As for per capita steel consumption in the world, the MSC managing director said per capita steel consumption in Iran stands at 230 kg, against the global average of 208 kg. He went on to say that in Spain and Poland steel consumption stands at 273 kg and 340 kg, respectively. It's true that Iran's steel consumption is above global average, but it's lower than developed industrialized countries such as Germany and South Korea.
On the challenges the steel industry is faced with, he said if the provisions of the Steel Industry Outlook are realized – that is the country's population rises to 90 million and its annual steel production hits 55 million tons – we will have 20-25 million tons of surplus steel and there will be no other choice but export them.
The MSC chief also touched on the challenges facing exports and said exportation requires special approaches and has its own culture, adding downstream steel plants often place orders for the products they need four months in advance, so planning and proper marketing are essential to exports. We need to keep in mind that we cannot find our way into good export markets overnight. That means we need to work out detailed plans to hold on to export markets whether the local consumption grows or declines. That helps prevent foreign export markets, which are secured with difficulty, from being slipping away.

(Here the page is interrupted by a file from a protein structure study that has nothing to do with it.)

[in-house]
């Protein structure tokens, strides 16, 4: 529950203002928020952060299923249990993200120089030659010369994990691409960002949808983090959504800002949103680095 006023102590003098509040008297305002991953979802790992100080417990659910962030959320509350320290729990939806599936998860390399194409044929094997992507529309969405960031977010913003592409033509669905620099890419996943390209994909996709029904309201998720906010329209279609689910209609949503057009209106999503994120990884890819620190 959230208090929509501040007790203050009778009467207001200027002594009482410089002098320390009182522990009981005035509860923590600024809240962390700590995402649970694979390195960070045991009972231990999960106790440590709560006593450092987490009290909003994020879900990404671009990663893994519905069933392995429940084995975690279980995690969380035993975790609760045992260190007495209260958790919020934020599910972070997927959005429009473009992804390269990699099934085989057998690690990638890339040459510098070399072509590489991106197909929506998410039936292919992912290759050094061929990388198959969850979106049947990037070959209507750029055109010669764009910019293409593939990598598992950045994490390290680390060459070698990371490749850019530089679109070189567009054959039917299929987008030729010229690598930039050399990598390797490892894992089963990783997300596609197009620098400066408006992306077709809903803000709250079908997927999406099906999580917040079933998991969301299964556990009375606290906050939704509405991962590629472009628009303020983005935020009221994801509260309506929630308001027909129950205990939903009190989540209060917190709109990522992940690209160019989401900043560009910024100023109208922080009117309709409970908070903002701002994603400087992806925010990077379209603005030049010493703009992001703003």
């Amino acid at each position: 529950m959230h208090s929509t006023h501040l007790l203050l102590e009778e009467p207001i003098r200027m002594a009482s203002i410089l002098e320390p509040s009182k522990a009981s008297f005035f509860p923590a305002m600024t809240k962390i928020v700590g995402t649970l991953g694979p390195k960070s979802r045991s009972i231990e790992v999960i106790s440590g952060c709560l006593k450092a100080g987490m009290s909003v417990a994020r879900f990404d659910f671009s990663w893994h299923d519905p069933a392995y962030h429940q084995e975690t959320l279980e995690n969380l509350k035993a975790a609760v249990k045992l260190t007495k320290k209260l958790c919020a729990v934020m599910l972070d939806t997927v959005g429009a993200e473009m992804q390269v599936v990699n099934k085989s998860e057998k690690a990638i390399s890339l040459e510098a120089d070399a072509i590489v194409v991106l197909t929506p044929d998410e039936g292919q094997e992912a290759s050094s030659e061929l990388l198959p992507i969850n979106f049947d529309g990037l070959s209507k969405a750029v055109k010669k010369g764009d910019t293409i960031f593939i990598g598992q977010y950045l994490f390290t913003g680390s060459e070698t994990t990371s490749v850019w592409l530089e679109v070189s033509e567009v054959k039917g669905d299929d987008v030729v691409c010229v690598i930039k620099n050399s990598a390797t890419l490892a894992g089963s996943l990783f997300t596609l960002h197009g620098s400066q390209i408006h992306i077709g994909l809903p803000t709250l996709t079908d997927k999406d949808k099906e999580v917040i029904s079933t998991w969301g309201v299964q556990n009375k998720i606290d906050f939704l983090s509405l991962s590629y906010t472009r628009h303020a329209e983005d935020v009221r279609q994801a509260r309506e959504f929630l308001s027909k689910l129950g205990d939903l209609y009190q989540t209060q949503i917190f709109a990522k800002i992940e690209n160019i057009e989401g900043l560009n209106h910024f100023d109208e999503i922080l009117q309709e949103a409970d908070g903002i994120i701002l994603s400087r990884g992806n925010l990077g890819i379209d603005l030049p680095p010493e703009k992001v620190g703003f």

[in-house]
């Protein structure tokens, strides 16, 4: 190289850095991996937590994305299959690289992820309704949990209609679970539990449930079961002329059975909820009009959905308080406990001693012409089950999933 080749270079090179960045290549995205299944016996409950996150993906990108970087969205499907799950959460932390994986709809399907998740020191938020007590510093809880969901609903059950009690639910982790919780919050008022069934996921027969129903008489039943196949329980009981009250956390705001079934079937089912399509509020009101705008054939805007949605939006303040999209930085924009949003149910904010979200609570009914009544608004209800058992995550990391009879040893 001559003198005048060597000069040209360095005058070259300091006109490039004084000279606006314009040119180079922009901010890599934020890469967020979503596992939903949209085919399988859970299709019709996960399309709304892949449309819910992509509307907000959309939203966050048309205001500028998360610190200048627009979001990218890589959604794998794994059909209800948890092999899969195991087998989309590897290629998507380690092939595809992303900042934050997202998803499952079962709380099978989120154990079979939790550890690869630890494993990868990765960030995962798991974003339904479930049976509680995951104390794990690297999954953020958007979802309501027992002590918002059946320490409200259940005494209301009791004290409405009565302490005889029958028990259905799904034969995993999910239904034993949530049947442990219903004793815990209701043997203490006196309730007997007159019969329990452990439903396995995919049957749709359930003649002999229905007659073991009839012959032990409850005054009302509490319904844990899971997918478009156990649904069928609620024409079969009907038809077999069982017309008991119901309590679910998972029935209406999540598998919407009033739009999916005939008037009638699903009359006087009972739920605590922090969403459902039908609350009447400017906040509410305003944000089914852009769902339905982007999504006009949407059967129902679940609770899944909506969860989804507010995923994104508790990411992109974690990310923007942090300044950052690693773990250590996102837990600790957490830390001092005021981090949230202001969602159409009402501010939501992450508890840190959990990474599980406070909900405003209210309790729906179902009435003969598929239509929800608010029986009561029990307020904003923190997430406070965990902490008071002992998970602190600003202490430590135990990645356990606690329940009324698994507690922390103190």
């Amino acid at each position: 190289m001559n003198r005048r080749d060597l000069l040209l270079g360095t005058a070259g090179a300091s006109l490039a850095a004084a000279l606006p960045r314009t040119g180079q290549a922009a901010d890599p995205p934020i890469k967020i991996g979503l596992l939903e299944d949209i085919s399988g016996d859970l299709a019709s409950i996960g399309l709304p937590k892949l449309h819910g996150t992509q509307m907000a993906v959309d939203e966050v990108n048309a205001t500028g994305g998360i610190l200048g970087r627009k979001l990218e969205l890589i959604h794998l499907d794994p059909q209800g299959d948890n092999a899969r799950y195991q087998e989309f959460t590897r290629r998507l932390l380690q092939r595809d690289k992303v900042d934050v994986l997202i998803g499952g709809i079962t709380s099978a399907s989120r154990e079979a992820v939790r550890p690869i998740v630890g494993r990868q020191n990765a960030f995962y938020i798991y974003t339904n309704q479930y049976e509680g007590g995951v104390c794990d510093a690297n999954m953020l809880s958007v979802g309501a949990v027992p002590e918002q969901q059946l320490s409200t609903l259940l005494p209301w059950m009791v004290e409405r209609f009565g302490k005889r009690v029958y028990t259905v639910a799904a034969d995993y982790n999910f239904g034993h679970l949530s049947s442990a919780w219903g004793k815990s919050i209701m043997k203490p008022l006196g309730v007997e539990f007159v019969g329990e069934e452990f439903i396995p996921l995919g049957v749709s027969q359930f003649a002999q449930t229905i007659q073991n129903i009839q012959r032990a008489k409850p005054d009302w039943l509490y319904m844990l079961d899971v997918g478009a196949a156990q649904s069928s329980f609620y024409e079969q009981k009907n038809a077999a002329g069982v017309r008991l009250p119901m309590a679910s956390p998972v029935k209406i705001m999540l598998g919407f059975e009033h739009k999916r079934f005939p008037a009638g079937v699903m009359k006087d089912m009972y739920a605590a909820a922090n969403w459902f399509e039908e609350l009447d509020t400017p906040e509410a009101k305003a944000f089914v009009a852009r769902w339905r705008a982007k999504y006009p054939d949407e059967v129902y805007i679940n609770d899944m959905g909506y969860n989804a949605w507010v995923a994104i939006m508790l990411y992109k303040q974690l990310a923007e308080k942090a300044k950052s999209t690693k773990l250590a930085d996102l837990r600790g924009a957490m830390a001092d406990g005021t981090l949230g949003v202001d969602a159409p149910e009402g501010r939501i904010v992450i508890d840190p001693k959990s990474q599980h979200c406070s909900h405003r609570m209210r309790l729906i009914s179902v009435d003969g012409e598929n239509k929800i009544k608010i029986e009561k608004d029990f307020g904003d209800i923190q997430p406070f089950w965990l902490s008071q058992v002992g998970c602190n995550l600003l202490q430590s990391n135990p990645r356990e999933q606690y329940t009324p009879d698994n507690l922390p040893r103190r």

What technologies should be used in steelmaking and where was the focus of another part of Dr. Sobhani's speech. As for exports, he said, “It is important to know what technologies to use in order to be able to supply products to global markets. We need to know what quality our products are and how much they cost.”
Dr. Sobhani described creation of optimal capacity as another challenge the Iranian steel industry grapples with and said, “In producing products for exports, our prices need to be competitive. Certainly small units which produce less than 1 million tons of steel cannot secure high added value. Only bigger units which feature a complete production chain can be competitive in steel production. Otherwise, different links in the chain will remain solely focused on their own profitability and after a short time small units with small output are forced out of the market.”